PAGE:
• (From left) Anne McCants, Ina Lipkowitz, and Emma Teng of MIT at the symposium,

    (From left) Anne McCants, Ina Lipkowitz, and Emma Teng of MIT at the symposium, "Consuming Food, Producing Culture," held at MIT.

    Photo: Jose-Luis Olivares/MIT

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  • Participants of the symposium,

    Participants of the symposium, "Consuming Food, Producing Culture."

    Photo: Jose-Luis Olivares/MIT

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At MIT, food for thought

(From left) Anne McCants, Ina Lipkowitz, and Emma Teng of MIT at the symposium, "Consuming Food, Producing Culture," held at MIT.

Symposium uses cuisine to explore immigration, identity, and politics.


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Beyond being a human necessity, food can serve as a symbol of social class or national identity; a consuming hobby; or even a battleground for raw politics. Last Friday at MIT, food also became a lens on history: A scholarly conference revealed rich new research on gender, migration, and ethnicity, all refracted through the study of cuisine.

To see how food sheds light on social history, consider Asian immigration to the U.S.: Chinese-Americans have long been burdened with food-based stereotypes, such as the idea that dogs are standard fare in China.

Yet as MIT historian Emma Teng asserted at the symposium, four Chinese-Americans who became celebrity cooks during the 20th century — Buwei Yang Chao, Joyce Chen, Cecilia Chiang, and Grace Zia Chu  — all promoted Chinese cooking with a considerably more tasteful image. In their popular books and television shows, Chinese cuisine was carefully stripped of some exotic touches.

“They contested the notion of indiscriminate omnivorousness,” said Teng, an MIT professor of global studies and languages. In so doing, she added, the Chinese-American cooking stars were significant figures “in the fight against racism, bigotry, and ethnocentrism.”

The four celebrity cooks also sought to move Chinese food beyond chop suey, the simple platter often served when Chinese restaurants experienced a popularity surge in the U.S. during the 1920s.

Why did Chinese food become more popular at the time, anyway? It wasn’t really the food, MIT postdoc Heather Lee explained in her talk; instead, she maintained, Chinese restaurants were a social space were American women, experiencing a decade of emancipation, could socialize with men beyond the disapproving gaze of established American society. The growth of Chinese restaurants helped accelerate the “end of Victorian-era physical separation of genders,” Lee observed, with women now “physically occupying places they had not been before.”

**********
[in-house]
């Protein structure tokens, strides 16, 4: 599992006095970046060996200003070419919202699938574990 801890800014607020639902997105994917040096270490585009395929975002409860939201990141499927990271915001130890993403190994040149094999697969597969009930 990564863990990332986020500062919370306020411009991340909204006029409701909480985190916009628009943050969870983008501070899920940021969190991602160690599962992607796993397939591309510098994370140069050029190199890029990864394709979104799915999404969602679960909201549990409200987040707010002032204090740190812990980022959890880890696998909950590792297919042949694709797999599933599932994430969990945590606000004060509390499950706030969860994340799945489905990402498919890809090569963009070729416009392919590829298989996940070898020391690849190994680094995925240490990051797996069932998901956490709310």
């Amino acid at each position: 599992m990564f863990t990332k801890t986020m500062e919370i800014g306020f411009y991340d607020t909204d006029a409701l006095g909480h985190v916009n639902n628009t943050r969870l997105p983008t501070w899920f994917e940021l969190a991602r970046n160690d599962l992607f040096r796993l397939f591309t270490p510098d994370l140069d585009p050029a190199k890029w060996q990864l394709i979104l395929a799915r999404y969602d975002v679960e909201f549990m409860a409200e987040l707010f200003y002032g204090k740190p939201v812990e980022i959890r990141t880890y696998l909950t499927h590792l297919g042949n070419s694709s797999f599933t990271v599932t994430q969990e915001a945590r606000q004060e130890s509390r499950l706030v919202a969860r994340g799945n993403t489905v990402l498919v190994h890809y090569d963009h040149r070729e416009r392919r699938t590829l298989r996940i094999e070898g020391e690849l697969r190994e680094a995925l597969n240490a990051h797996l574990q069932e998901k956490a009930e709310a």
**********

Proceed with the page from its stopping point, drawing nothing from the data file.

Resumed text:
Indeed, Lee, who is working on a book about Chinese restaurants and immigration, has mapped New York’s Chinese restaurants of the 1920s and concluded that they were “clustered in what were thought of as vice districts,” close to other nightlife.

Meanwhile, for New York’s few immigrants from the Indian subcontinent in the first half of the 20th century, and to some extent beyond, “Restaurants were important communal spaces,” said MIT’s Vivek Bald, an associate professor in Comparative Media Studies/Writing who has studied South Asian immigration. Indians would gather in restaurants to talk politics, leading British agents to put the Ceylon India Inn, on West 49th Street, under surveillance.

They deserved a break

The conference, “Consuming Food, Producing Culture,” featured more than a dozen talks by scholars from several universities, and was hosted by MIT’s programs in Women’s and Gender Studies and in Global Studies and Languages.

The event included a talk on the murky legacy of urban restaurants and African-Americans. As Georgetown University historian Marcia Chatelain noted in a talk on the association between McDonald’s franchises and African-Americans, we should be wary of the “assumption that black affinity for fast food was an inevitability,” and instead consider the economics involved.